How Birds Combat Ectoparasites
Dale H. Clayton*, 1, Jennifer A.H. Koop1, Christopher W. Harbison1, 2, Brett R. Moyer1, 3, Sarah E. Bush1, 4
Identifiers and Pagination:Year: 2010
First Page: 41
Last Page: 71
Publisher Id: TOOENIJ-3-41
Article History:Received Date: 25/05/2009
Revision Received Date: 10/06/2009
Acceptance Date: 11/06/2009
Electronic publication date: 22/4/2010
Collection year: 2010
open-access license: This is an open access article distributed under the terms of the Creative Commons Attribution 4.0 International Public License (CC-BY 4.0), a copy of which is available at: (https://creativecommons.org/licenses/by/4.0/legalcode). This license permits unrestricted use, distribution, and reproduction in any medium, provided the original author and source are credited.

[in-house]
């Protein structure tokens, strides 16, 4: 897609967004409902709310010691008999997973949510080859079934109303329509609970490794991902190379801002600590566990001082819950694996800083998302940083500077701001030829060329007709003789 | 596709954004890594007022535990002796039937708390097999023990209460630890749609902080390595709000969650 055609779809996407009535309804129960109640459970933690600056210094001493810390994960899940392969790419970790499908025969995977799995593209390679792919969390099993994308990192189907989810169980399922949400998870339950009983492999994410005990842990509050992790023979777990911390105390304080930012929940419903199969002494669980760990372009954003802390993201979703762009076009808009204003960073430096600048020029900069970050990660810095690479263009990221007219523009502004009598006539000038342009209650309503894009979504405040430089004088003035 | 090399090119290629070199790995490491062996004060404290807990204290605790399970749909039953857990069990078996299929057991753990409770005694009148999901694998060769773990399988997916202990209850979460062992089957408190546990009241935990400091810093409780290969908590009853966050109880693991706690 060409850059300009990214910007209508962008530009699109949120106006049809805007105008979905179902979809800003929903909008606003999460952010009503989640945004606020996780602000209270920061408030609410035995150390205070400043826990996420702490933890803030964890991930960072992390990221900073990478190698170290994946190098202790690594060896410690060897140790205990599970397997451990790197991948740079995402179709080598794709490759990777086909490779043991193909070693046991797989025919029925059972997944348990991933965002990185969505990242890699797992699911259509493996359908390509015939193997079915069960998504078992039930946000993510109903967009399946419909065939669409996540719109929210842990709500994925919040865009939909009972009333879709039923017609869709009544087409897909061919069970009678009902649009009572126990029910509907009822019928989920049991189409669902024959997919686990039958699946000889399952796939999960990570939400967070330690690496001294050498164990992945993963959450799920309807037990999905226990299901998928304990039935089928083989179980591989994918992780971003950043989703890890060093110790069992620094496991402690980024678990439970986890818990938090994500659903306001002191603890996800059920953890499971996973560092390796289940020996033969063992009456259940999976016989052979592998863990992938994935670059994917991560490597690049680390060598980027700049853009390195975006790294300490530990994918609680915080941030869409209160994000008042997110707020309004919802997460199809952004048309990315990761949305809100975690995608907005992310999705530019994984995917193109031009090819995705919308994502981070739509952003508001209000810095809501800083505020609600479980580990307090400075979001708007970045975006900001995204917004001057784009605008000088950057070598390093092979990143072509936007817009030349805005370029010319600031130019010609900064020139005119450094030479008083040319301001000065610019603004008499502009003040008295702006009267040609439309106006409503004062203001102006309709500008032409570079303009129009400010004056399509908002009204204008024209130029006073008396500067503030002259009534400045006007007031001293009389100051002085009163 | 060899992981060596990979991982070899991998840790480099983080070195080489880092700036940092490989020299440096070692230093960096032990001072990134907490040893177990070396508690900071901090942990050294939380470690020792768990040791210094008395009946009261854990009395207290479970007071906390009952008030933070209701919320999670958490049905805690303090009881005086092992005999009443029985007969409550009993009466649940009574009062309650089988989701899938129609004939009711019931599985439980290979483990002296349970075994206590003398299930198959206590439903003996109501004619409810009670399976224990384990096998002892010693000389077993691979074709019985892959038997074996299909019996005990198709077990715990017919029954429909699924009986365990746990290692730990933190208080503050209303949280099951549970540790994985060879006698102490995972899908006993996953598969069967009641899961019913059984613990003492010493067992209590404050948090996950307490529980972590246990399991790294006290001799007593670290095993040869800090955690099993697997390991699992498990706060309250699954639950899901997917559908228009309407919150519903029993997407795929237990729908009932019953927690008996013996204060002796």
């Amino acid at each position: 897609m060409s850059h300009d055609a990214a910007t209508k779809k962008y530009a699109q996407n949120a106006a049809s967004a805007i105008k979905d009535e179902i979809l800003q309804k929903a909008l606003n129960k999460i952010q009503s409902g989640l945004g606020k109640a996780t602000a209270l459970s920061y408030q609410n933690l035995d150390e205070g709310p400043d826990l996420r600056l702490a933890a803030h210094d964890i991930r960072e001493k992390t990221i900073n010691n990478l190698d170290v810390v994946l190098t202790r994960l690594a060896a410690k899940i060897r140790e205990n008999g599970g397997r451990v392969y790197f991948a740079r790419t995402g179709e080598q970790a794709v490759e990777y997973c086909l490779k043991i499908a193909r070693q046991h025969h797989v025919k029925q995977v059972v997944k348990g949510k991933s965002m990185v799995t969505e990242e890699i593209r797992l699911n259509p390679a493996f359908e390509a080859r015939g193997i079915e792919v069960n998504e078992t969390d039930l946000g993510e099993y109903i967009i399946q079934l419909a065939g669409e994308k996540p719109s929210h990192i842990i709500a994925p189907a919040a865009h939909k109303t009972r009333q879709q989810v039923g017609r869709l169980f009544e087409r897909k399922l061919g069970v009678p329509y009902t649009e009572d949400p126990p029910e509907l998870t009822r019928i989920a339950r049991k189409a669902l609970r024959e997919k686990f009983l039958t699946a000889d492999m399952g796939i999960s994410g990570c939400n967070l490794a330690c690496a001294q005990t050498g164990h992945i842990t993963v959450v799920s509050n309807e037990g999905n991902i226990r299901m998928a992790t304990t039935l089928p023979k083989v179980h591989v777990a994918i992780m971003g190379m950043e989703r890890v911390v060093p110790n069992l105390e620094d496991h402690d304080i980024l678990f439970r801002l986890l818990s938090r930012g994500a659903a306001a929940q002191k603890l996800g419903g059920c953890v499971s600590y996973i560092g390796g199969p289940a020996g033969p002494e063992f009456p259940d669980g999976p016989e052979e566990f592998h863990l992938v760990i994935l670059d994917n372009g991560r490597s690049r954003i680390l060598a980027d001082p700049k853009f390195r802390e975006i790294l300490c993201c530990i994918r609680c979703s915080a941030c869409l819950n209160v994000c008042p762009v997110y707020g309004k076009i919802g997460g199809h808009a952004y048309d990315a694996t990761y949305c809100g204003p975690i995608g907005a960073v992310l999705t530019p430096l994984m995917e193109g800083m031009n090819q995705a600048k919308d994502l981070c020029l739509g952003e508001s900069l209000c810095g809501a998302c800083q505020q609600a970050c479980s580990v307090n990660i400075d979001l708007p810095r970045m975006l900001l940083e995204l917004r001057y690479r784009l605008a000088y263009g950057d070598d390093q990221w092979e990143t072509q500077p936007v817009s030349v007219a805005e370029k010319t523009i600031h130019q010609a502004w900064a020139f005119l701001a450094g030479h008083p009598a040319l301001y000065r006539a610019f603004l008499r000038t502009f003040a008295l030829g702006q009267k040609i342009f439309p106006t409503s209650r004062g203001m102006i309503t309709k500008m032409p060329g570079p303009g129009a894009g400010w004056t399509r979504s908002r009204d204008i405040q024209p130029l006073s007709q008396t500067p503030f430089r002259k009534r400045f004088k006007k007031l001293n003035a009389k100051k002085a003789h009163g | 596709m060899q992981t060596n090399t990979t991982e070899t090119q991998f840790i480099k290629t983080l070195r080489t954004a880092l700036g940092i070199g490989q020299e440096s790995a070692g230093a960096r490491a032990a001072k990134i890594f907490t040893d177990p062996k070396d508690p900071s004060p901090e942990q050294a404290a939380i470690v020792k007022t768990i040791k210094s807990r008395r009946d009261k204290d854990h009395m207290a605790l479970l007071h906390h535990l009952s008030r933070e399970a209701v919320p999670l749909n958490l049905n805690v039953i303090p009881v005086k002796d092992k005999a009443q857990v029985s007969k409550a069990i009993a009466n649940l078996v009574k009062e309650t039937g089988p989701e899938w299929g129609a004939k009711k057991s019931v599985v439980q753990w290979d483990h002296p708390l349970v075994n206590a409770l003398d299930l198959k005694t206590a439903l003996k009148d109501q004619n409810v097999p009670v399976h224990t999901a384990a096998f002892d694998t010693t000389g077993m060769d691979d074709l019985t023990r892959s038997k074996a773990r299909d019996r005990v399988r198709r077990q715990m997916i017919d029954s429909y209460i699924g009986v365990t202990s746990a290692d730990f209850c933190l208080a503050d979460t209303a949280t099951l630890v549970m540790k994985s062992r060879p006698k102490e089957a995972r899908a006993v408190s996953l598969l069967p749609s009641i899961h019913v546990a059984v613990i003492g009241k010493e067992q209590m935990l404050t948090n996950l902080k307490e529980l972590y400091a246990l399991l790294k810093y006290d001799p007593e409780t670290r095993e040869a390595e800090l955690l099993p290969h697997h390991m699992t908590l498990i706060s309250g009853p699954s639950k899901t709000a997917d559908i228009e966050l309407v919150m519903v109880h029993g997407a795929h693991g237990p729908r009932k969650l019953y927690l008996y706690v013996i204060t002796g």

Birds are plagued by an impressive diversity of ectoparasites, ranging from feather-feeding lice, to featherdegrading bacteria. Many of these ectoparasites have severe negative effects on host fitness. It is therefore not surprising that selection on birds has favored a variety of possible adaptations for dealing with ectoparasites. The functional significance of some of these defenses has been well documented. Others have barely been studied, much less tested rigorously. In this article we review the evidence - or lack thereof - for many of the purported mechanisms birds have for dealing with ectoparasites. We concentrate on features of the plumage and its components, as well as anti-parasite behaviors. In some cases, we present original data from our own recent work. We make recommendations for future studies that could improve our understanding of this poorly known aspect of avian biology.